An employer can terminate a disabled employee as long as the disability didn’t play a part in the decision to terminate
Though employees with disabilities are protected from discrimination under human rights legislation, it is not impossible to terminate them for legitimate reasons. The British Columbia Court of Appeal recently gave employers leeway in dismissing disabled employees by affirming their ability to terminate an employee with a disability within certain parameters. Specifically, an employer is able to terminate a disabled employee as long as the disability played no part in the employer’s decision to terminate.
Employee admitted to stealing from employer
In British Columbia Public Service Agency v. B.C.G.E.U., the employer suspected the employee of committing theft in the workplace. When confronted, the employee admitted to the theft after he was assured there would be no criminal charges laid. The employee also informed the employer for the first time that he was an alcoholic. The employer terminated the employee for the theft and the employee filed a claim of discrimination on the basis of disability asserting the theft he committed was due to his disability of alcohol dependency.
The arbitrator found “the employee’s termination for theft was prima facie discriminatory because a disability (alcohol dependency) was a factor in that theft.”
Fired for theft, not alcoholism: Court
The British Columbia Court of Appeal disagreed with the arbitrator’s decision, however, finding no suggestion the employee’s alcohol dependency played any role in the employer’s decision to terminate him or refuse his request for lesser discipline.
“The fact that alcohol dependent persons may demonstrate ‘deterioration in ethical or moral behaviour,’ and may have a greater temptation to steal alcohol from their workplace if exposed to it, does not permit an inference that the employer’s conduct in terminating the employee was based on or influenced by his alcohol dependency,” the court said. “That his conduct may have been influenced by his alcohol dependency is irrelevant if that admitted dependency played no part in the employer’s decision to terminate his employment and he suffered no impact for his misconduct greater than that another employee would have suffered for the same misconduct.”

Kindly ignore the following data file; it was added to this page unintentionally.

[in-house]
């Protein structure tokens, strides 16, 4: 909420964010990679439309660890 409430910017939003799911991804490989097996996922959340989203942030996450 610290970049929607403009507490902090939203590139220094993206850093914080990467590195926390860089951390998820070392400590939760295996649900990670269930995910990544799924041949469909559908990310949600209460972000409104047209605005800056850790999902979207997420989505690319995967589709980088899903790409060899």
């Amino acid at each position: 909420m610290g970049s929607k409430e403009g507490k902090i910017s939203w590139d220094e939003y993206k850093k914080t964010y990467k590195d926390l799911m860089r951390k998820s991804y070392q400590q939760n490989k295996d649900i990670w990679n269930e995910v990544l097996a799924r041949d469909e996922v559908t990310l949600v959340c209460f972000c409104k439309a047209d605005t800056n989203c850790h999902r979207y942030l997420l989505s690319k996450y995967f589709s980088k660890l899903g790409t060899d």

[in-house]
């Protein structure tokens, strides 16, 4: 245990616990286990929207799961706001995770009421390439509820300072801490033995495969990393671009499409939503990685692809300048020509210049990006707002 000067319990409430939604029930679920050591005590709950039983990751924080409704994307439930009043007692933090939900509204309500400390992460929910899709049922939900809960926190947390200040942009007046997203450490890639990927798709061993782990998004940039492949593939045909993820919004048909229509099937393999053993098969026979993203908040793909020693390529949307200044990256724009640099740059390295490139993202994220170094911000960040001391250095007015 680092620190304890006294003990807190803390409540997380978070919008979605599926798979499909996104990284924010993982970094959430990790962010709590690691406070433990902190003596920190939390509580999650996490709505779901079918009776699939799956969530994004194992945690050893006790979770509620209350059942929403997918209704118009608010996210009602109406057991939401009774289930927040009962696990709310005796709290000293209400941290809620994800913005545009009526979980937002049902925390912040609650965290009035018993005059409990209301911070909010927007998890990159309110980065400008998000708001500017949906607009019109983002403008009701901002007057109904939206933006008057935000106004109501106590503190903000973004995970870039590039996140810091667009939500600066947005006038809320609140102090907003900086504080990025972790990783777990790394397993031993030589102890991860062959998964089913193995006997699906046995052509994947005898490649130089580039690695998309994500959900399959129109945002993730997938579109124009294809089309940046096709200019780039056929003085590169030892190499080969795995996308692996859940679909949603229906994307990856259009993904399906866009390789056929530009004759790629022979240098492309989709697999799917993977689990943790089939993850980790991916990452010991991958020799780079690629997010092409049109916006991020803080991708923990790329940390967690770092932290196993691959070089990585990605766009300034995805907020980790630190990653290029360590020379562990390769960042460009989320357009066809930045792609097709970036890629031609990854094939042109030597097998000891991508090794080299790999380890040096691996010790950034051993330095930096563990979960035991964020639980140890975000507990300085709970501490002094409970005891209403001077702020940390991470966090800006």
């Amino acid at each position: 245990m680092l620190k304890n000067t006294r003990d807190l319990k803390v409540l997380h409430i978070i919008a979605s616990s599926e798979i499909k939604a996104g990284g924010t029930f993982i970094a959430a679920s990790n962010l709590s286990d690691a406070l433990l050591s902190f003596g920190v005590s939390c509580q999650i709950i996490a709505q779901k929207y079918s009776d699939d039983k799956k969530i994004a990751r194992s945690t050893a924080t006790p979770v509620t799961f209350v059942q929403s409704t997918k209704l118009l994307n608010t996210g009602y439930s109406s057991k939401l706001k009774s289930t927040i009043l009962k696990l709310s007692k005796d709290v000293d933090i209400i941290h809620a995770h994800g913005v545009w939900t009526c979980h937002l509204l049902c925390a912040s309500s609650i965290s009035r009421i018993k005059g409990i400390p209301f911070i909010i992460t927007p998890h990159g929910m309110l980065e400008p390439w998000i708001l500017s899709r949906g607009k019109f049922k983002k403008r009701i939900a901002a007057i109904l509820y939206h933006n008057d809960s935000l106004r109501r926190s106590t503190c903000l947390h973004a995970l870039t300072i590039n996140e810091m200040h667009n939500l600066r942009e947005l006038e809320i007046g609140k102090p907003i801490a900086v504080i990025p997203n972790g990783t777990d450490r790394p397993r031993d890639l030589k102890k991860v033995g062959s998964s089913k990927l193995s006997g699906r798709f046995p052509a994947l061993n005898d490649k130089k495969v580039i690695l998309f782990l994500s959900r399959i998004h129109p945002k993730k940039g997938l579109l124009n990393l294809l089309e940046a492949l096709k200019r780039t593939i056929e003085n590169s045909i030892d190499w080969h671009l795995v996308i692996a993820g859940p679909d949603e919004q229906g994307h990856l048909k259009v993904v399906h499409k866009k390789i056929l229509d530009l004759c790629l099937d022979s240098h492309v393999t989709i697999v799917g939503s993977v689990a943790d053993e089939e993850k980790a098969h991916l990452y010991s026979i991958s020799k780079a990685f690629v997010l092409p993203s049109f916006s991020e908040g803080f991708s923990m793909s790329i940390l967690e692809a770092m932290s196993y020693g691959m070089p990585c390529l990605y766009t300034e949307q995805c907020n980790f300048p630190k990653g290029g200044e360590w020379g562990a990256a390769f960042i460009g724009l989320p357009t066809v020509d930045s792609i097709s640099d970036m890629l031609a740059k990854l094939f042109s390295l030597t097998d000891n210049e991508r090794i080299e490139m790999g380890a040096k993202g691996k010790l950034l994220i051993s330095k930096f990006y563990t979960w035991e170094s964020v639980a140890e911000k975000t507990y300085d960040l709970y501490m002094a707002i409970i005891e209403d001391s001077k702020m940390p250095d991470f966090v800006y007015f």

The court remitted the matter to the arbitrator to determine whether the firing was excessive punishment for the misconduct independent of the original discrimination finding.
Disability doesn’t make employees immune from termination
The B.C. Court of Appeal’s decision in British Columbia highlights an important consideration regarding employees who have a disability. It may be possible for an employer to terminate an employee who suffers from a disability without the termination being discriminatory. Although an employee may be disabled, her disability does not bar an employer from being able to terminate her as long as the disability played no part in the employer’s decision to terminate. However, if the employee’s disability was a factor in the decision to terminate, then courts will find the employer discriminated against her.
Both employers and employees should be mindful of the decision in British Columbia in order to recognize whether or not a termination is discriminatory. Where an employee’s disability is a factor in the employer’s decision to terminate the employee, discrimination has occurred. However, in some situations, determining whether a termination is prima facie discriminatory when the employee has a disability will be difficult. An employee with a disability may feel as if her disability was a factor in her termination even though the reason given by the employer did not relate to the disability at all. Similarly, an employer may terminate an employee due to her disability but claim it was for some other factor that is completely unrelated. Therefore, it can be difficult for an employee to be assured she was not terminated because of her disability and for an employer to establish disability was not a consideration in the termination of the employee.
For more information see:
•British Columbia Public Service Agency v. B.C.G.E.U., 2008 CarswellBC 1941 (B.C.C.A.).
Ronald S. Minken is a senior lawyer and Minken & Associates P.C., an employment law boutique in Markham, Ont. He can be reached at (905) 477-7011 or www.EmploymentLawIssues.ca.